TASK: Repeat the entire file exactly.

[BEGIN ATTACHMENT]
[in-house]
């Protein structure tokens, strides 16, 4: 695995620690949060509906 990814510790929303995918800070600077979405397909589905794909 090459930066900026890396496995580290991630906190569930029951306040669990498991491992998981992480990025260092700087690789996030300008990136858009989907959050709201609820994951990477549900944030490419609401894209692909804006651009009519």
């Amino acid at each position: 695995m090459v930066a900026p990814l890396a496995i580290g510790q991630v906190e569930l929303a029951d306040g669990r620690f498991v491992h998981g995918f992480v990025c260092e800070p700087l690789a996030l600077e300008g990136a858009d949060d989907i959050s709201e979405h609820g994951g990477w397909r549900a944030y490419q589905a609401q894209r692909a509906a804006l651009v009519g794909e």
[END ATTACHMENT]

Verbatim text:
[in-house]
């Protein structure tokens, strides 16, 4: 695995620690949060509906 990814510790929303995918800070600077979405397909589905794909 090459930066900026890396496995580290991630906190569930029951306040669990498991491992998981992480990025260092700087690789996030300008990136858009989907959050709201609820994951990477549900944030490419609401894209692909804006651009009519």
């Amino acid at each position: 695995m090459v930066a900026p990814l890396a496995i580290g510790q991630v906190e569930l929303a029951d306040g669990r620690f498991v491992h998981g995918f992480v990025c260092e800070p700087l690789a996030l600077e300008g990136a858009d949060d989907i959050s709201e979405h609820g994951g990477w397909r549900a944030y490419q589905a609401q894209r692909a509906a804006l651009v009519g794909e």